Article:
Speaker Muturi Barns debate on motion Against CBC
National Assembly Speaker Justin Muturi has blocked legislators from engaging in a debate on a petition by nominated MP Wilson Sossion, which seeks to scrap the Competency Based Curriculum (CBC).
According to Muturi, Allowing MPs to discuss the matter may prejudice the fair determination of related proceedings ongoing in the High Court.
“My considered opinion remains that the conduct of a parallel process in Parliament to consider a petition in which the substantive prayer sought is similar to the prayer sought in a matter filed in court would definitely prejudice the outcome of the matter in court,” said Muturi.
“The idea of sanctioning parallel proceedings becomes more unpalatable when one considers that the petition before the court was filed earlier than the petition before the House, and that the House is listed as a respondent and has been served with the pleadings.”
Muturi however warned that if the court delays in determining the matter, which he described as of grave concern to the public, Parliament will swing into action and propose an education system it deems fit.
“It is worth noting that the door is not entirely closed to the members in seeking to resolve this matter. In the event circumstances arise indicating an inordinate delay in the resolution of the matter by the courts, the member is at liberty to raise the matter for reconsideration by the Speaker,” Muturi said.
Through a petition Presented in the House last week on behalf of parents and education stakeholders, Sossion wants the National Assembly to scrap the adoption of CBC, saying citizens were not invited to offer their views before the system was introduced.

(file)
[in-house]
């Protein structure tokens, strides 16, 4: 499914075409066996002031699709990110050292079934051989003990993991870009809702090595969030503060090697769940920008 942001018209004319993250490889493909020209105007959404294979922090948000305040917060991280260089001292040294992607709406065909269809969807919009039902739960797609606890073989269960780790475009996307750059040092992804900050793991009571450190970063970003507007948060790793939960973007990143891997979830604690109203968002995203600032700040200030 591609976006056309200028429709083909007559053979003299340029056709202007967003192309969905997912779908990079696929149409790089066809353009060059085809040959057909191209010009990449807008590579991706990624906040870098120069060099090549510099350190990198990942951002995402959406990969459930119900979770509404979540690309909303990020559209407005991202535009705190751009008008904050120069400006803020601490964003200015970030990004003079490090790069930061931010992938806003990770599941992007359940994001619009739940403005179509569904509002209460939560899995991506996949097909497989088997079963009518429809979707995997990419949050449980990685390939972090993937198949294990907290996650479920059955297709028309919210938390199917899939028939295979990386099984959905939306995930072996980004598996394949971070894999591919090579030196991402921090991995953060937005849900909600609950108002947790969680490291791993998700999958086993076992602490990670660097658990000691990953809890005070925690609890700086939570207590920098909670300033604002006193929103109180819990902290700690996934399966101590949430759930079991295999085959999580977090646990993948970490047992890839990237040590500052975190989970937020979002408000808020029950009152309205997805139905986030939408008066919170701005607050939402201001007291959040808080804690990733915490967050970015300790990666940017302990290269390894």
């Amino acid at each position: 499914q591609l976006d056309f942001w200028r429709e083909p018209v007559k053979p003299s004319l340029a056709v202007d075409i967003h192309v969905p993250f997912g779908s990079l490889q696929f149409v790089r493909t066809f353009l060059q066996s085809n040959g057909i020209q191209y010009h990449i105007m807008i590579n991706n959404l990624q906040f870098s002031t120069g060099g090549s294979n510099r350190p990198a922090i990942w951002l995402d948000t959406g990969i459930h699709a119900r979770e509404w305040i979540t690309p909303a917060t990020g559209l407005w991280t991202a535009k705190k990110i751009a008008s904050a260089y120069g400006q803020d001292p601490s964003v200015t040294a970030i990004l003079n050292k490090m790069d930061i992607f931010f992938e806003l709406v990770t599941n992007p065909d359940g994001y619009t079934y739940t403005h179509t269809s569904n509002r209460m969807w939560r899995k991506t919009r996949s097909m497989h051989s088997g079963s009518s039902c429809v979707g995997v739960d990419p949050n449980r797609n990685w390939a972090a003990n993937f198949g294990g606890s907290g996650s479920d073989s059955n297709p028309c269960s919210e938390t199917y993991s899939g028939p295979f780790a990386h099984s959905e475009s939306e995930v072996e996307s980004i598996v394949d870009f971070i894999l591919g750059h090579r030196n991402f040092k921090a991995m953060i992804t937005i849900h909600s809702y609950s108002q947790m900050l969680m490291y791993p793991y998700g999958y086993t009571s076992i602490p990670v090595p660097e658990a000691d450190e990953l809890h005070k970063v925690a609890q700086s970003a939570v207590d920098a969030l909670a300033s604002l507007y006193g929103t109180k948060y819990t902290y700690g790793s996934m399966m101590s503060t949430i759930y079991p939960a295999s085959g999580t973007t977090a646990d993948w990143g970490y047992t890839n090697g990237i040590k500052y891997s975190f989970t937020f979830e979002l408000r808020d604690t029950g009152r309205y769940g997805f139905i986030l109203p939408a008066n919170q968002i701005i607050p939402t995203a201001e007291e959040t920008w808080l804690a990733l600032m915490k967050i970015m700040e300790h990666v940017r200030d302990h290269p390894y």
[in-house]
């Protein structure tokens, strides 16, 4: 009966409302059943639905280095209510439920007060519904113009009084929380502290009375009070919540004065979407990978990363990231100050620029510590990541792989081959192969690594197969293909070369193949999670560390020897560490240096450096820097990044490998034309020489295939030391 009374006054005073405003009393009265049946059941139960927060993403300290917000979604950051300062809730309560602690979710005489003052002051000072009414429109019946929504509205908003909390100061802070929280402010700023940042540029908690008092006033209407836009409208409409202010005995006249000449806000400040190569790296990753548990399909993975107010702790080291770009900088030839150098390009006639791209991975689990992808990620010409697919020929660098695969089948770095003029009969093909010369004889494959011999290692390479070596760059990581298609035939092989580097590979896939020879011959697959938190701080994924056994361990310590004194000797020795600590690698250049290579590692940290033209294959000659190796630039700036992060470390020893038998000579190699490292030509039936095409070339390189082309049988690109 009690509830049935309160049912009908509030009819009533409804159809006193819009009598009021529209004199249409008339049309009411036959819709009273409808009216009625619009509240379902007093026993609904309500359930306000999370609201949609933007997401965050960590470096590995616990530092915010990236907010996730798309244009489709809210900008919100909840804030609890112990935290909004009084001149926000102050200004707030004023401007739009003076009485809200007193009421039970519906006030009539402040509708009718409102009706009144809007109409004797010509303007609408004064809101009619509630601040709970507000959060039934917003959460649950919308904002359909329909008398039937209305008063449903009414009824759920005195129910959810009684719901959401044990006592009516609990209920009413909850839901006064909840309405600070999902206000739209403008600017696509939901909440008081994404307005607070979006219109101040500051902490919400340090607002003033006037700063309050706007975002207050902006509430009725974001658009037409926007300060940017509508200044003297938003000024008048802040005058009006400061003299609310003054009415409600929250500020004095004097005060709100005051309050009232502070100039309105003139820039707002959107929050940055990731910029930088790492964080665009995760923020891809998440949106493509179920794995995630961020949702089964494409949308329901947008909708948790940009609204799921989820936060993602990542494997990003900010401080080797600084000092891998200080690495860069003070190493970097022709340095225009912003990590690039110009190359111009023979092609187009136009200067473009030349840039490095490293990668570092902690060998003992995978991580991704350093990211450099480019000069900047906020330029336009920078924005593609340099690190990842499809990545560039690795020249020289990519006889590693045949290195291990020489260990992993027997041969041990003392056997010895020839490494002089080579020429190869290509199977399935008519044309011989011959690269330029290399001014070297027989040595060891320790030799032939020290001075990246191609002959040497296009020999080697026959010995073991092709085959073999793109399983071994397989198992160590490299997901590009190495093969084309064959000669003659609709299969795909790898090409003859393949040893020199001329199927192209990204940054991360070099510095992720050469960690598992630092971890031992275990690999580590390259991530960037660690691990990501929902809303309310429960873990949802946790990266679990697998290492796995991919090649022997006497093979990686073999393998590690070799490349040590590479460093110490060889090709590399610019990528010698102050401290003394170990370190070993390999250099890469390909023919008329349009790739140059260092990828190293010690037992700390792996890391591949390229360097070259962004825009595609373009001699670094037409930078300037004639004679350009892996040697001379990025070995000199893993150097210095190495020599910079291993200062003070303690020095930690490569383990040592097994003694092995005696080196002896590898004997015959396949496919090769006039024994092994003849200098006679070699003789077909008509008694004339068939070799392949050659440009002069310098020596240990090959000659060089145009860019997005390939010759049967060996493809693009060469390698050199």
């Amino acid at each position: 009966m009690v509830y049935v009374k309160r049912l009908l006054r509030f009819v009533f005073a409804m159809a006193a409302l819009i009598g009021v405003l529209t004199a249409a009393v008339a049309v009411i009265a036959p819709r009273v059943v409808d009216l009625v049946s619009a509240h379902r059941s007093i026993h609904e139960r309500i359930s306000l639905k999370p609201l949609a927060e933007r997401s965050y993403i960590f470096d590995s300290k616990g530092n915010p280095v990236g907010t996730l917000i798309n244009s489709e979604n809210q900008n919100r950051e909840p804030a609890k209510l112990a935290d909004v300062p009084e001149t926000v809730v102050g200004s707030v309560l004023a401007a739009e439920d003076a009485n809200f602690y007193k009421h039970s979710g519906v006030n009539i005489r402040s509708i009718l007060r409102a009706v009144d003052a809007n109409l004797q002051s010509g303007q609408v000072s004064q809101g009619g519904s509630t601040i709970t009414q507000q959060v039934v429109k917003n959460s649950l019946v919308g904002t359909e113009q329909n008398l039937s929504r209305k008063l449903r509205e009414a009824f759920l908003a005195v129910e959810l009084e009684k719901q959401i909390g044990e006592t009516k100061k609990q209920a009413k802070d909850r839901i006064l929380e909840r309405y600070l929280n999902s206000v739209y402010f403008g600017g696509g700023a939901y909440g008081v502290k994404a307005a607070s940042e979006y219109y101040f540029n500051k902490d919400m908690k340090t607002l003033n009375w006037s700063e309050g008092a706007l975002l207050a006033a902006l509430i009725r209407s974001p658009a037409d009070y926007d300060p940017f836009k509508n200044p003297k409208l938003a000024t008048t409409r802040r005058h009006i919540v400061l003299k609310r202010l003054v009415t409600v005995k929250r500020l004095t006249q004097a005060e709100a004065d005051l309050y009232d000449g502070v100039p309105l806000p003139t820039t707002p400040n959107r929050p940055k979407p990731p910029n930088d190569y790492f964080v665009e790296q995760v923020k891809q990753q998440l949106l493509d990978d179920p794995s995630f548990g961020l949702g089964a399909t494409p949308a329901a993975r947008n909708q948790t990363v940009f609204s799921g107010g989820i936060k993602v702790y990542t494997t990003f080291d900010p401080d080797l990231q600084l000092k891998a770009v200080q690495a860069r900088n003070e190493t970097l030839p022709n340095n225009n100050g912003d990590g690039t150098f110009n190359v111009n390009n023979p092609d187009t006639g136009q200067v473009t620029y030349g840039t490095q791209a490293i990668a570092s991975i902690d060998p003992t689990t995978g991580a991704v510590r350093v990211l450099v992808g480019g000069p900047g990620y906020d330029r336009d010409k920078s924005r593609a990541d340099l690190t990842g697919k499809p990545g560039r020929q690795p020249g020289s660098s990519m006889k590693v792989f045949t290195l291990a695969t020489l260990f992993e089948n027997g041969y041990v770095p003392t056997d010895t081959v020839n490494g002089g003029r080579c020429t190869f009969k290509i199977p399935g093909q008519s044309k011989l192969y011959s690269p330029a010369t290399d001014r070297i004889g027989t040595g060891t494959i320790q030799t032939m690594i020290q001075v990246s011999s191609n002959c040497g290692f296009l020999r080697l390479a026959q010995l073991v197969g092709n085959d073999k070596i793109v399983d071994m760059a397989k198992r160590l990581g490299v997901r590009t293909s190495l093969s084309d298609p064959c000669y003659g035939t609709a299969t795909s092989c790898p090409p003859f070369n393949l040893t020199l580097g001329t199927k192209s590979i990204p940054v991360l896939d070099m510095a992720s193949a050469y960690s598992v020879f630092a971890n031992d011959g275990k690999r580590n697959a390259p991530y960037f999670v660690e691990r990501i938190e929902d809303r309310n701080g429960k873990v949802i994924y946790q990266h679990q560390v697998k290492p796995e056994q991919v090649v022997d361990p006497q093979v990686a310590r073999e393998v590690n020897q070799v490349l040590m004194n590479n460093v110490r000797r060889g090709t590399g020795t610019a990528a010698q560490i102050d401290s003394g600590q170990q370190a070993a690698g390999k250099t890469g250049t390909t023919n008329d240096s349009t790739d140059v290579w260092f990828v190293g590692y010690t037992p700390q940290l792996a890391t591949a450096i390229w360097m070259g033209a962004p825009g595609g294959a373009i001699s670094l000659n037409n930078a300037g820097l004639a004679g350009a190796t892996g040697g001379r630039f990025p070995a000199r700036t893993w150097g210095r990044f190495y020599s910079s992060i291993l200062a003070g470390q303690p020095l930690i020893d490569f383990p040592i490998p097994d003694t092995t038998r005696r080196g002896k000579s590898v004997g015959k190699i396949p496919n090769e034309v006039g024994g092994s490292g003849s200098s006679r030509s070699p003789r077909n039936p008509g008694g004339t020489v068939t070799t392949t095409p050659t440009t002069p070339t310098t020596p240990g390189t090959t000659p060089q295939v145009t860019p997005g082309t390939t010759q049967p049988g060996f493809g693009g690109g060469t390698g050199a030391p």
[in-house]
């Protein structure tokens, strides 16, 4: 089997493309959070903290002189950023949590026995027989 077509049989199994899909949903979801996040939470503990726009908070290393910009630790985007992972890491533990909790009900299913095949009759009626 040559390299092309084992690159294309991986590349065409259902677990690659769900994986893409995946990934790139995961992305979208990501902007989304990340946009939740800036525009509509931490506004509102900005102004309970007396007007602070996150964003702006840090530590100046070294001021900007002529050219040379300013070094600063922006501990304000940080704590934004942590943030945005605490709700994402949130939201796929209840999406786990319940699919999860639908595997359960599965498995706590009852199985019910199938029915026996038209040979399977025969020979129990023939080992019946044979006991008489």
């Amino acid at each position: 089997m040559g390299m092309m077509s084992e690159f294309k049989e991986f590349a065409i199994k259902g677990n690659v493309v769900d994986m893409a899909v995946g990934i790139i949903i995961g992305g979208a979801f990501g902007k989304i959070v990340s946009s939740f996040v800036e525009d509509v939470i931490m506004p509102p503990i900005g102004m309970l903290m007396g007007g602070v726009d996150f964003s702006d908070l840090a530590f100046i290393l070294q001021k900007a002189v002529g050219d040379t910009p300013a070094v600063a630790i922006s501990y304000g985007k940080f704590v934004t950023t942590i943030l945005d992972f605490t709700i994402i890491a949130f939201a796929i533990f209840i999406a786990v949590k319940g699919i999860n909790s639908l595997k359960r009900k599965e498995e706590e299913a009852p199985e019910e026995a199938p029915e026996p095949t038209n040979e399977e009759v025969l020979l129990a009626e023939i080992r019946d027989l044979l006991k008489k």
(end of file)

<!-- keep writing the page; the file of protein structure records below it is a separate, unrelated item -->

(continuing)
But Muturi pointed out that when a dispute arises between citizens and the Executive on the propriety of a policy decision or its effects, only the Judiciary can resolve it with finality.
“The Constitution places legislation within the exclusive authority of Parliament. Conversely, the petition presented by the member seeks to stay or stop the implementation of a policy adopted by the Executive on the manner in which it intends to fulfil its constitutional mandate of providing free and compulsory basic education,” Muturi ruled.
“In this regard, the House may proceed and deliberate such a matter of extreme concern to the people, but its power to resolve the matter with finality is circumscribed by the inescapable fact that the House can only recommend to the Executive what to adopt as a policy decision or urge it to rectify the policy one way or the other.